• (9) IB = f ((Δ BCP + CAPB), (P-P-1)/P-1, SAV) External sector:
  • (10) EXPT = f ( UVIX/EXR/WPEXP, WYR)
  • (11) UVIX = f (P/EXR, WYR, WPEXP, EXPT-1)
  • (12) IMPT = f (UVII*EXR/P, AD)
  • (13) EXR = f (P, CAB, ΔRBFA) Link equation:
  • (14) PGDP = f (P) Module II: Real sector Production functions:
  • (15) YAR = f (RAIN, AREA, KAGR-1, YINFR-1)
  • (16) YMNR = f (ADD, KMNR)
  • (17) YINFR = f (KINFR-1, M3 -1/P-1)
  • (18) YSRR = f ( KSRR-1, M3/P) Investment functions:
  • (19) PIAG = f (YAR-1,PCFAG-1, PIINF-1, Real IB, PSRG-1, PRAG) where PSRG: public sector resource gap = PCFSAV/PGKE– PCFTOT
  • (20) PIMN = f (PCFMN, PIINF, Real IB, PRMN)
  • (21) PIINF = f (PCFINF-1, PRINF)
  • (22) PISR = f (PCFSR, PIINF-1, Real IB, PRSR)
  • (23) DEPAG = f (KAGR-1)
  • (24) DEPMN = f (KMNR-1)
  • (25) DEPINF = f (KINFR-1)
  • (26) DEPSR = f (KSRR-1) Output prices:
  • (27) PRAG = f (YAR, PYDR, P)
  • (28) PRMN = f (P)
  • (29) PRINF = f (YINFR, PYDR, P) Module III: Poverty ratios
  • (30) HCRRUR = f (PYDR/NTOT)
  • (31) HCRURB = f (PYDR/NTOT) Identities: 1 PYD =YM – TR + TRP + PYDIFF 2 PYDR = PYD/P

    II Trends and Patterns in Indian Macroeconomy

    It is important to understand the trends and patterns in the observed data before estimating the proposed model and using it for counterfactual simulations. This provides a backdrop for interpreting the empirical results to be obtained. The data were taken from the National Accounts Statistics (NAS), published by the CSO, and the Handbook of Statistics on Indian Economy, published by the RBI. The poverty estimates are based on the National Sample Survey (NSS) data.

    The study period is 1978-79 to 2002-03. Although data are now available for two more recent years for GDP and few other variables, there are gaps for many other variables and therefore we confined our analysis to the above period. For any macroeconometric model, the choice of sectoral break-up is very important and it determines the overall size of the model. Here, we chose a four sector disaggregation for the investment and outputs of the real sector from the NAS. These four sub-sectors are (a) agriculture including forestry and fishing (industry group 1), (b) manufacturing including mining (industry groups 2 and 3), (c) infrastructure, which includes electricity, gas, water supply; construction; and transport, storage and communication (industry groups 4, 5 and 7), and (d) services sector, covering all other activities (industry groups 6, 8 and 9). For simplicity these four sub-sectors are called (i) agriculture, (ii) manufacturing, (iii) infrastructure, and (iv) services respectively, in the rest of the paper.

    Most of the variables for the real and external sectors used in the econometric analysis are in real form (constant 1993-94 prices) to avoid inflationary effects. The monetary and fiscal variables are in current prices. All price variables are indices with 1993-94 as unity. To study the macroeconomic trends, decade-wise annual average compound growth rates for all the variables are computed using semi-logarithmic regressions6 and are given in Appendix I, Table 1. To analyse the structural changes/patterns, average percentage shares of important variables are also given in the same table. A few variables are also plotted to understand visually the trends and fluctuations in them (Chart 1).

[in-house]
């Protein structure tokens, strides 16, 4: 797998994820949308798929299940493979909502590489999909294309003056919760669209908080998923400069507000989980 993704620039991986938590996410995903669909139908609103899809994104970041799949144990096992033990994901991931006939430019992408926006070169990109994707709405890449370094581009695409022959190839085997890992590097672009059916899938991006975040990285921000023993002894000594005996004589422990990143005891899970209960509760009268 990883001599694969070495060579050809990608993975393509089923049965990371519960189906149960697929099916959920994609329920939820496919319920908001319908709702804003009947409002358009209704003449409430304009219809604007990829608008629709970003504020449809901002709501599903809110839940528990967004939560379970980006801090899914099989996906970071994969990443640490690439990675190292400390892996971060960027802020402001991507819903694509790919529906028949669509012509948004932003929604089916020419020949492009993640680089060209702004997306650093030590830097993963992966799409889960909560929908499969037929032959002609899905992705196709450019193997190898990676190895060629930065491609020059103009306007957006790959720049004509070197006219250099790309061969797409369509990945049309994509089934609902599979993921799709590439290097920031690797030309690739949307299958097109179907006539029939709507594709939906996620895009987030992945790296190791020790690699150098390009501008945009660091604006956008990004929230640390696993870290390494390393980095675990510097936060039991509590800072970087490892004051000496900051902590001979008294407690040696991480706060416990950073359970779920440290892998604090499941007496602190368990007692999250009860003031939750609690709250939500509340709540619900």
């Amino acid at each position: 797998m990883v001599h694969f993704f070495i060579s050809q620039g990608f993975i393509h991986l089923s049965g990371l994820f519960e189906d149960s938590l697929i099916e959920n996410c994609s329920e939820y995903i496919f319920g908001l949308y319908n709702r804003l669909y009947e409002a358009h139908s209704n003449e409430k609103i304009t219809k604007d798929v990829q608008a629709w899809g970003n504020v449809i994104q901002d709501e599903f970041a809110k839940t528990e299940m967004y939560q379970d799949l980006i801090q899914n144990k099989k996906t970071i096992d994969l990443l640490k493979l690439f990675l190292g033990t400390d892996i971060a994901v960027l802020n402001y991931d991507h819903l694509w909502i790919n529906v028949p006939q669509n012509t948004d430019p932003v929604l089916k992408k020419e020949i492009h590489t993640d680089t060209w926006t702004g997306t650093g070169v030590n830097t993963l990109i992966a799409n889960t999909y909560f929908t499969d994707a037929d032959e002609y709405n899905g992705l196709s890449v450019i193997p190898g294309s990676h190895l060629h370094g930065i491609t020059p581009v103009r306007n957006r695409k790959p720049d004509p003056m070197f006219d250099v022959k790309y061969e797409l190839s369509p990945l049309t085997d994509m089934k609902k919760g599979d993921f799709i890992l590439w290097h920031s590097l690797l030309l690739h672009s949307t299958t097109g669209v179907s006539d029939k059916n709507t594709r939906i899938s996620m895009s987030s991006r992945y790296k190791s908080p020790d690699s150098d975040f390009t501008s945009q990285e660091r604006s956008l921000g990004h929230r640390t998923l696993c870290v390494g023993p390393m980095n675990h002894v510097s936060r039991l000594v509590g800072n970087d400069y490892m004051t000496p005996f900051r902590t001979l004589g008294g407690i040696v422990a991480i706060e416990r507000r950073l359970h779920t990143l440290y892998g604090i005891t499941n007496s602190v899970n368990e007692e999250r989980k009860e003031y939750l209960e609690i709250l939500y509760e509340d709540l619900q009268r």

Output and Prices

    Real gross domestic product at factor cost, an indicator of total economic activity or proxy for real income, grew by a moderate

    5.7 per cent per annum (pa) during the entire study period 1980-81 to 2002-03. The relatively good performance of the Indian economy during the post-1980s, compared to the earlier period, is attributable to the better utilisation of industrial capacity and favourable demand conditions. The real output growth has accelerated from 5.4 per cent during the 1980s to 6.2 per cent during the 1990s. Between 1993 and 2003, the post-liberalisation decade, which is also our data period for policy simulation analysis, the real output has grown at 6 per cent pa, which implies a significant slowing down in the economy during 2000-03. Real per capita output (income) also shows similar trends.

    The above aggregate growth was made possible through differential sectoral growth: agricultural output grew by 3 per cent, manufacturing by 6.6 per cent, infrastructure by 6.5 per cent and services sector by 7.2 per cent during 1980-2003. From the decadewise trends, it is clear that the manufacturing sector has slowed down secularly, while infrastructure and services have accelerated. Agriculture has shown acceleration during the 1990s, but decelerated later. Some analysts attribute this slowing down of the Indian economy during 2000-03 to supply related “infrastructural bottlenecks”, which perhaps is due to deceleration of investment in this crucial sector [see also Shetty 2001 for similar findings].7

    The growth rate in the wholesale price index fluctuated between

    6.6 and 7.8 per cent, which declined to 5.5 per cent during 1993-2003. The rate of inflation declined at differential rates, the most rapid decline (12.7 per cent) being during the 1990s. The decline became slower during 1993-2003. The national income deflator shows similar trends but at 0.5-1 per cent higher levels. Sector specific GDP deflators (proxies for sectoral output prices) also show varying rates of changes, the slowest growth (7.2 per cent) being for manufacturing output price and the most rapid (9.4 per cent) for infrastructure output price. The agricultural output price grew at 9 per cent pa during the entire study period, 1980-2003. The recent decade shows deceleration in these prices as well.